cameraphone Android phone and it will tell you more info on it. TechCrunch reported from the demo yesterday in Mountain View:
The example that Google VP of Engineering Vic Gundotra showed on stage involved taking a picture of a particular bottle of wine. When he ran it through Google Goggles, the result showed that the particular bottle has a hint of apricots.
Awesome! The only issue is that if he picked up the bottle of Argentine Malbec depicted in the images above that would be a major FAIL. (Maybe the system just didn’t take “saddle leather” as a serious descriptor. Or maybe he had a different wine on-stage–come on TechCrunch, we need the wine intel!) The technology may have a few bumps but this sort of optical label and character recognition could potentially revolutionize wine shopping and managing wine cellar inventory. (hat tip, Eric)
Via goodgrape, we learn of the impending release of a new The Sims-like computer game called Wine Tycoon. The producer’s description:
Create the vineyard of your dreams in 10 of the most important wine regions of France. Commanding operations from your very own French chateau, build your winery, plant and tend your vines through all four seasons of the year, and hire staff to harvest and process your grapes. Produce 50 French wines such as Bordeaux, Burgundy, Pinot Gris and Champagne from more than 40 different grape varietals, all in the ultimate goal of becoming a wealthy wine baron!
* In this age of Wii and PS3, people still play PC games? If it’s going anywhere, it had better be massively multiplayer!
* Does naked pigeage count as a plus or a minus in the game?
* Who stirs the Biodyanmic preparations?
* Do the vignerons-tycoons have to learn about selling into the three tier system in America?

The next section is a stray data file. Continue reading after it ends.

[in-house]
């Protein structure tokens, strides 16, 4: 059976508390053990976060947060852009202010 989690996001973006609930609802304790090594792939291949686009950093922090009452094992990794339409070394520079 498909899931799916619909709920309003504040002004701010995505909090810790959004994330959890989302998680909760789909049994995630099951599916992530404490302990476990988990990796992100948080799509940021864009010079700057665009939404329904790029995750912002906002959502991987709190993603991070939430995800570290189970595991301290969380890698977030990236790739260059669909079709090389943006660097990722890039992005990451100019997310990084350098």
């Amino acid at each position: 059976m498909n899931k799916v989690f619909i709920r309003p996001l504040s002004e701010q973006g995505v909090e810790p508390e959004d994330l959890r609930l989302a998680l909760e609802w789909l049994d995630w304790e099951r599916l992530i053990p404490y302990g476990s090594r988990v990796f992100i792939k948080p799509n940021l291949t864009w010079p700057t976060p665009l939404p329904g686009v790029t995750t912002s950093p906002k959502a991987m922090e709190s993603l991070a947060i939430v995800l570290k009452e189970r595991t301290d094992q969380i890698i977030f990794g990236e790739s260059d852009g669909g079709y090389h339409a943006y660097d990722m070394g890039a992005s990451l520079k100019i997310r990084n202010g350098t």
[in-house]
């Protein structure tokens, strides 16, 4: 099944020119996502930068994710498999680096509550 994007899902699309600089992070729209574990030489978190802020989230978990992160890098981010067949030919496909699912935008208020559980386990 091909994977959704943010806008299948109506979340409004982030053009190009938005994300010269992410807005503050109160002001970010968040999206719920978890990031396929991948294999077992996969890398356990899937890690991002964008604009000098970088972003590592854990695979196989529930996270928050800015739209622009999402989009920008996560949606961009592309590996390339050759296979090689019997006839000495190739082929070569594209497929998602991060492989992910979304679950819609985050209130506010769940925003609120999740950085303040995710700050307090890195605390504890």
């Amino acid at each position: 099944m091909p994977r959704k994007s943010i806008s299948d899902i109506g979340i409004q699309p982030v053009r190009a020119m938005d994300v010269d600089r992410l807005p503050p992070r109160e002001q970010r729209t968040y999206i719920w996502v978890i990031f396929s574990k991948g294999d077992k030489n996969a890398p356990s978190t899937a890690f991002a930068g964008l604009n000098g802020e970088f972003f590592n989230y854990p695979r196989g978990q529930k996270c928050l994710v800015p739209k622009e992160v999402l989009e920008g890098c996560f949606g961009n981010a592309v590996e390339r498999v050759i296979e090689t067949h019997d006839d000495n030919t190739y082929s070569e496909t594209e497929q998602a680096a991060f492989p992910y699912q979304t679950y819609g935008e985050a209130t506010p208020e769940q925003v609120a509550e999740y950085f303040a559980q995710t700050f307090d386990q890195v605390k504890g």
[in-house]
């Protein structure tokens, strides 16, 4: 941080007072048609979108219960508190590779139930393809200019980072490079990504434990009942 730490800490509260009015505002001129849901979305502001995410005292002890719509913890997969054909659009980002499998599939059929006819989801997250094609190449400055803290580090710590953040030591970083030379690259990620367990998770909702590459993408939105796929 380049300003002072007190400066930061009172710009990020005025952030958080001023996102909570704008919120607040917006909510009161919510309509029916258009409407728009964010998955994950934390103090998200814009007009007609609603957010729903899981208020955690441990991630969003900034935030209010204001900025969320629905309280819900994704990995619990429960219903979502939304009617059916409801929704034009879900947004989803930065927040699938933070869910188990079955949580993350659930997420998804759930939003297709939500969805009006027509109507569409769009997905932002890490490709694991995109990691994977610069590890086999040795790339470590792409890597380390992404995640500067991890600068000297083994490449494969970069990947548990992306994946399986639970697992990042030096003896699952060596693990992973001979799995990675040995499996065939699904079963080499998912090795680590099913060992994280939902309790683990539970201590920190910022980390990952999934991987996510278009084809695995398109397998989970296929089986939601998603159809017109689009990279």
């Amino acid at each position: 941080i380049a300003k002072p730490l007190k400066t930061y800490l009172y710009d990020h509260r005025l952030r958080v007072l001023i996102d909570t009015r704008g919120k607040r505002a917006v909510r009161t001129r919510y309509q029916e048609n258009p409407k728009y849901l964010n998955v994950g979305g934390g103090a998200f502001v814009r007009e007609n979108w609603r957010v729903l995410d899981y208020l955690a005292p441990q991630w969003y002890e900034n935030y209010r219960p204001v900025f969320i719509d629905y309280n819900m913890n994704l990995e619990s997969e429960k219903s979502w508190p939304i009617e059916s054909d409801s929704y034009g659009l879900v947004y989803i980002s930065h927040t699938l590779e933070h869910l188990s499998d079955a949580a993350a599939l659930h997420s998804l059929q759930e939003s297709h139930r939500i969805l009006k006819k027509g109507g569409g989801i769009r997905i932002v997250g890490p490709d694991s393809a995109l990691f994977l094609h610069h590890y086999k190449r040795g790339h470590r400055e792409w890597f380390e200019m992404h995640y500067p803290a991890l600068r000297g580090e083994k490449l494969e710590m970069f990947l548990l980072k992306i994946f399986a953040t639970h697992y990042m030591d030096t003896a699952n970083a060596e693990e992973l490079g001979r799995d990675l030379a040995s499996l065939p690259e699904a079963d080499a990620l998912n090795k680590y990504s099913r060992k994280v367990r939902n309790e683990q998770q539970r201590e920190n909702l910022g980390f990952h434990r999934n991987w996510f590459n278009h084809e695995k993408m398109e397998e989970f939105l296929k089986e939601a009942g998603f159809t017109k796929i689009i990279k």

* And don’t forget the goal of wine making: become rich as Croesus! But I thought you had to start with a large fortune to make a small one in the wine biz…
One of my friends told me that he recently was looking to get three bottles of one Chateauneuf du Pape. He found it online for $47.99 at a store in New Jersey, coincidentally, near where his mother lives. So he called the store and asked them to hold three bottles for his mom to pick up. But when confirming the transaction, the clerk told him that the wine was $58 a bottle.
My friend replied that it was actually $48 on their web site. The clerk said that was a web-only price and the price via phone and in-store was actually $57.99.
So he hung up and placed the order on the web for in-store pick-up. Read more…
A new series of wines from Indiana (search for “Slender” wines) claims to be sugar free, using a non-caloric sweetner instead for all their wine sweetening needs. As their press release states, “even though [the sweetner] has the identical flavor spectrum as sugar, it has no side effects because it cannot be metabolized by the human body.”
Mmm! Nothing says good times like putting indigestible things that you put in your mouth–or a Chenin Blanc rosé (?!?) or a glass of sweet Rubired, the rosé and the red in the lineup of so-called Slender wines. Just to crank it up a notch, they also note that it “prevents tooth decay.” And, people, we might have a new finalist for this year’s worst wine label contest!
But since most of wine’s calories actually come from the alcohol in it, perhaps the ultimate diet wine is a dealcohlized wine with some indigestible sweetner?
Site reader James wrote in with the tip and side order of outrage: “It’s got a Splenda nose! A real Sweet ’N’ Low note on the finish. AAAAAHHHHHHH. File it under Wine of the Apocalypse.”
Riffing off the famed late harvest wine, I’d have to go with Trockenbeerensaccharinelese. And you?